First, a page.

And very sea mark of my utmost sail.
» As applied to land, the word is nearly synonymous with mete
, and signifies properly the end line or boundary; the abuttal. 2. The thicker end of anything. See But . 3. A mark to be shot at; a target. Sir W. Scott.
The groom his fellow groom at butts defies, 4. A person at whom ridicule, jest, or contempt is directed; as, the butt of the company.
And bends his bow, and levels with his eyes.
I played a sentence or two at my butt , which I thought very smart. 5. A push, thrust, or sudden blow, given by the head of an animal; as, the butt of a ram. 6. A thrust in fencing.
To prove who gave the fairer butt , 7. A piece of land left unplowed at the end of a field.
John shows the chalk on Robert's coat.
The hay was growing upon headlands and butts in cornfields. 8. (Mech.) (a) A joint where the ends of two objects come squarely together without scarfing or chamfering; -- also called butt joint . (b) The end of a connecting rod or other like piece, to which the boxing is attached by the strap, cotter, and gib. (c) The portion of a half-coupling fastened to the end of a hose. 9. (Shipbuilding) The joint where two planks in a strake meet. 10. (Carp.) A kind of hinge used in hanging doors, etc.; -- so named because fastened on the edge of the door, which butts against the casing, instead of on its face, like the strap hinge; also called butt hinge . 11. (Leather Trade) The thickest and stoutest part of tanned oxhides, used for soles of boots, harness, trunks. 12. The hut or shelter of the person who attends to the targets in rifle practice. Butt chain (Saddlery)
, a short chain attached to the end of a tug.
-- Butt end
. The thicker end of anything. See But end , under 2d But .
Amen; and make me die a good old man! A butt's length
That's the butt end of a mother's blessing.
, the ordinary distance from the place of shooting to the butt , or mark.
-- Butts and bounds (Conveyancing)
, abuttals and boundaries. In lands of the ordinary rectangular shape, butts are the lines at the ends (F. bouts ), and bounds are those on the sides , or sidings , as they were formerly termed. Burrill.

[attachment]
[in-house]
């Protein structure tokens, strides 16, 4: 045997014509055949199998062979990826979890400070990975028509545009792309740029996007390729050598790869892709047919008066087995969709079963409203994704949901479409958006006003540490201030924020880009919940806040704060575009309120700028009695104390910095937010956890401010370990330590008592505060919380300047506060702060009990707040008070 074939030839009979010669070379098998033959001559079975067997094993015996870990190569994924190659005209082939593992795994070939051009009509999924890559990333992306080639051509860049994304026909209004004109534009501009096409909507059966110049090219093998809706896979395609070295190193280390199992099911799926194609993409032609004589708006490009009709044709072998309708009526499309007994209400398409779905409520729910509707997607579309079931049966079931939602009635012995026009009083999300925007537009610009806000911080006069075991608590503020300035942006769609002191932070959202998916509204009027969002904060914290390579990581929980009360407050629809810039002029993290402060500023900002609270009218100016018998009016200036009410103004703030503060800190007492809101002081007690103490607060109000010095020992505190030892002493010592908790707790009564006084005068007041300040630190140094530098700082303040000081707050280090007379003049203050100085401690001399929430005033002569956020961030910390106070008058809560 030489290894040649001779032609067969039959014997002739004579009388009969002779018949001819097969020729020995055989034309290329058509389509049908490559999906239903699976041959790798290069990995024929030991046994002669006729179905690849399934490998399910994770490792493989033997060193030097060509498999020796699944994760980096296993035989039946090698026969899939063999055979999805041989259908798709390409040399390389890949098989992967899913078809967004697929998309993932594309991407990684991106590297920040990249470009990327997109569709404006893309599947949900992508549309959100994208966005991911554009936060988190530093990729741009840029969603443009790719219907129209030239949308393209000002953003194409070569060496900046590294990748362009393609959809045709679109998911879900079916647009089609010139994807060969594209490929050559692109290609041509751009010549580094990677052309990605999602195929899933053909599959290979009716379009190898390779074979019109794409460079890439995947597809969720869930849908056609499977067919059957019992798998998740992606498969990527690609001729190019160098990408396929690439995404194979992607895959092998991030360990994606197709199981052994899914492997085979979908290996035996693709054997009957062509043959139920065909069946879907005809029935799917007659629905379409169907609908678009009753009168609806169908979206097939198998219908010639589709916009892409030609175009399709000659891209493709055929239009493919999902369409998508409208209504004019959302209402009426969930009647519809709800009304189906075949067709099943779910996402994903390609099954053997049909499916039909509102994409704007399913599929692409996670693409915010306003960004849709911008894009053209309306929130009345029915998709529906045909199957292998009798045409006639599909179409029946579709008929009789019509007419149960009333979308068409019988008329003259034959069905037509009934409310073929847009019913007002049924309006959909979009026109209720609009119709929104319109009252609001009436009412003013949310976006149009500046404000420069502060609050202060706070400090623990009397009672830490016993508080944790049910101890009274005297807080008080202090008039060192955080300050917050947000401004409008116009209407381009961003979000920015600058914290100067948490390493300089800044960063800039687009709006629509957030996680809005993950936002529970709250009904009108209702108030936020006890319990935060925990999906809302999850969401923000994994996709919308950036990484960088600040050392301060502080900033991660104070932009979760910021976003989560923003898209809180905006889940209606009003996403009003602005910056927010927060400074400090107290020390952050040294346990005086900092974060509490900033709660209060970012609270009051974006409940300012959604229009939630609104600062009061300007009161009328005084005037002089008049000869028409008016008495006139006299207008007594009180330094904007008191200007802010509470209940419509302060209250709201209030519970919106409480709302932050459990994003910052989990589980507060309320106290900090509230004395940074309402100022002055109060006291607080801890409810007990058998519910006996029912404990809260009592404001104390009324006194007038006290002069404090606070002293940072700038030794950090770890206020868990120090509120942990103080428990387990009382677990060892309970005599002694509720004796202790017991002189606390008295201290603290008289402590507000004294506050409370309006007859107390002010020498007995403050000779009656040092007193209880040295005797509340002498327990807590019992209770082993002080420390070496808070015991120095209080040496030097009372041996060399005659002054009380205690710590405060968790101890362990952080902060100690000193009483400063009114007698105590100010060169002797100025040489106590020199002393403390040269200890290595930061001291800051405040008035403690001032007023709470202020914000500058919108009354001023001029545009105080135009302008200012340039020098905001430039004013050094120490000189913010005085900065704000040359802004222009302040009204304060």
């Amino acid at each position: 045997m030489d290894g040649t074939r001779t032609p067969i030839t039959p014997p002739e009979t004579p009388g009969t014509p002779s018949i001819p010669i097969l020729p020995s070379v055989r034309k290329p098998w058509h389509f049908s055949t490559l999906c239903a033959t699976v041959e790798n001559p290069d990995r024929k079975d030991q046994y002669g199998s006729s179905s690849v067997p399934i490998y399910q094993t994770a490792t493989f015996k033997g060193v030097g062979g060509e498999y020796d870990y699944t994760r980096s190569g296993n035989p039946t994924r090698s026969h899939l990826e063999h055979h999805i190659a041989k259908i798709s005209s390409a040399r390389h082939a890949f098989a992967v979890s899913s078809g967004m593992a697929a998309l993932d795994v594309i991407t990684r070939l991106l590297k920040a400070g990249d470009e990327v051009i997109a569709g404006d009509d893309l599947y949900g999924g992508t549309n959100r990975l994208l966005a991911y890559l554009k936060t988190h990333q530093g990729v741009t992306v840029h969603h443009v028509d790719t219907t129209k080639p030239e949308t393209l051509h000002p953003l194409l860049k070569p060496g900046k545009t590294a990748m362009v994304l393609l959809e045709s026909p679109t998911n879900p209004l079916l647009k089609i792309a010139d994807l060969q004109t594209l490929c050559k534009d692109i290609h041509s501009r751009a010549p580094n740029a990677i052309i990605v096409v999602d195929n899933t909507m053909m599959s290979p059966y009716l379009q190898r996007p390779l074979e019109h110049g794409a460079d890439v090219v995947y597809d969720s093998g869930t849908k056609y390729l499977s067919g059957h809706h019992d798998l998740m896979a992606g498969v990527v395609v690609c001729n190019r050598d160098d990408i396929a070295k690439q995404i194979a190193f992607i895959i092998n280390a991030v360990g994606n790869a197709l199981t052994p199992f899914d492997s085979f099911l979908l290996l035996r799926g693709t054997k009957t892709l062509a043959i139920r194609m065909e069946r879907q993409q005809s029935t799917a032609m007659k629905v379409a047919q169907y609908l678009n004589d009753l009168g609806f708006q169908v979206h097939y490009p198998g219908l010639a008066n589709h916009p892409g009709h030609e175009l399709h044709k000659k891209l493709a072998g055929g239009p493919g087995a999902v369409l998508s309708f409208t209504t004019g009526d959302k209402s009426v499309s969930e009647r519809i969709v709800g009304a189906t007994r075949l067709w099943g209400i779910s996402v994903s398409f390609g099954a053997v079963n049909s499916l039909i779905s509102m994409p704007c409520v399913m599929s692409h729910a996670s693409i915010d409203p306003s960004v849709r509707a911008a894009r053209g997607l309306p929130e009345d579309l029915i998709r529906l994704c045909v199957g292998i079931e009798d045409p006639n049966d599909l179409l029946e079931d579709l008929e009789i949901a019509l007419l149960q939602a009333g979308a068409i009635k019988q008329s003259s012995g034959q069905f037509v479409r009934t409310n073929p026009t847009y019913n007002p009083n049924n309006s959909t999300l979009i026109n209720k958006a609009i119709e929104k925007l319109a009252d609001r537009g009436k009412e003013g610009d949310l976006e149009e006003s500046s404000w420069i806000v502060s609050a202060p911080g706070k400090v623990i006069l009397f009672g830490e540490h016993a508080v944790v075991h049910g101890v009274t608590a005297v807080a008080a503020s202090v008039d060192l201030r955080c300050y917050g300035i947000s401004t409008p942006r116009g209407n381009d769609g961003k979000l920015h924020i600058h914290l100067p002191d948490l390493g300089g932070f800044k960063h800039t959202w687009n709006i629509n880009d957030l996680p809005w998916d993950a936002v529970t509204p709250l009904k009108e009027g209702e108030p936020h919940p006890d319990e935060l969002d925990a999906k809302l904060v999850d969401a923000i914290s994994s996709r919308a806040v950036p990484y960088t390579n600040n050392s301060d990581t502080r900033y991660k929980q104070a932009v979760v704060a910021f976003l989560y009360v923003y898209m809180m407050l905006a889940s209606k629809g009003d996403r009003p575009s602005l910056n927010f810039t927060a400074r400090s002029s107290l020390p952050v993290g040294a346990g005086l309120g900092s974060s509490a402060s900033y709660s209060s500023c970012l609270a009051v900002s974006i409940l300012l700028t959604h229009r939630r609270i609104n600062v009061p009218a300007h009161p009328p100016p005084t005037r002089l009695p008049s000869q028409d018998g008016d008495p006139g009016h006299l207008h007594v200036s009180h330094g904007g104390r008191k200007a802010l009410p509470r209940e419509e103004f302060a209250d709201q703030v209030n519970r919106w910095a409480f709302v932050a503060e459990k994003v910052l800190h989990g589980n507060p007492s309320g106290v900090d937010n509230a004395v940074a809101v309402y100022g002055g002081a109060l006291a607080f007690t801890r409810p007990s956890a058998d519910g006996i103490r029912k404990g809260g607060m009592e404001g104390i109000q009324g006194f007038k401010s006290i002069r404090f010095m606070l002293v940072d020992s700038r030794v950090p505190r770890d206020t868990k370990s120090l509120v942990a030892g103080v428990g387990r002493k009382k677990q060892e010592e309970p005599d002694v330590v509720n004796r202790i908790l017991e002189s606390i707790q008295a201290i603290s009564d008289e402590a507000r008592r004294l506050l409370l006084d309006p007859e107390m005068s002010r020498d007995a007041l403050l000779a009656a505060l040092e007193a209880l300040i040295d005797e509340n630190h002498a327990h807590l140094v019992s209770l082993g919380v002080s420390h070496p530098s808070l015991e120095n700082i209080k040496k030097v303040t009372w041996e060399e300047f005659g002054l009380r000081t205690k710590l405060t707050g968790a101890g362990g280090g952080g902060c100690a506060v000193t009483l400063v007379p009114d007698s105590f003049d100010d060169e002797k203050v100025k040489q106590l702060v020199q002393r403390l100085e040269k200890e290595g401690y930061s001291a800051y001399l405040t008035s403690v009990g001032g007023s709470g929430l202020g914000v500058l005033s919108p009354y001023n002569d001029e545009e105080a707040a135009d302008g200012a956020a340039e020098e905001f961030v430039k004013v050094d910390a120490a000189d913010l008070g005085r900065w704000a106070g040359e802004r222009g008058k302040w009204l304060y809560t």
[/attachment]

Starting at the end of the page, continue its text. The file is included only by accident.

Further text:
-- Bead and butt
. See under Bead .
-- Butt and butt
, joining end to end without overlapping, as planks.
-- Butt weld (Mech.)
, a butt joint, made by welding together the flat ends, or edges, of a piece of iron or steel, or of separate pieces, without having them overlap. See Weld .
-- Full butt
, headfirst with full force.
[ Colloq.] "The corporal . . . ran full butt
at the lieutenant." Marryat.
[ French See Butt
a bound.] A detached low mountain, or high rising abruptly from the general level of the surrounding plain; -- applied to peculiar elevations in the Rocky Mountain region.
The creek . . . passes by two remarkable buttes of red conglomerate.
[ Middle English botere
, Anglo-Saxon butere
, from Latin butyrum
, Greek boy`tyron
; either from boy`s
ox, cow + tyro`s
cheese; or, perhaps, of Scythian origin. Confer Cow
.] 1. An oily, unctuous substance obtained from cream or milk by churning. 2. Any substance resembling butter in degree of consistence, or other qualities, especially, in old chemistry, the chlorides, as butter of antimony , sesquichloride of antimony; also, certain concrete fat oils remaining nearly solid at ordinary temperatures, as butter of cacao , vegetable butter , shea butter . Butter and eggs (Botany)
, a name given to several plants having flowers of two shades of yellow, as Narcissus incomparabilis , and in the United States to the toadflax ( Linaria vulgaris ).
-- Butter boat
, a small vessel for holding melted butter at table.
-- Butter flower
, the buttercup, a yellow flower.
-- Butter print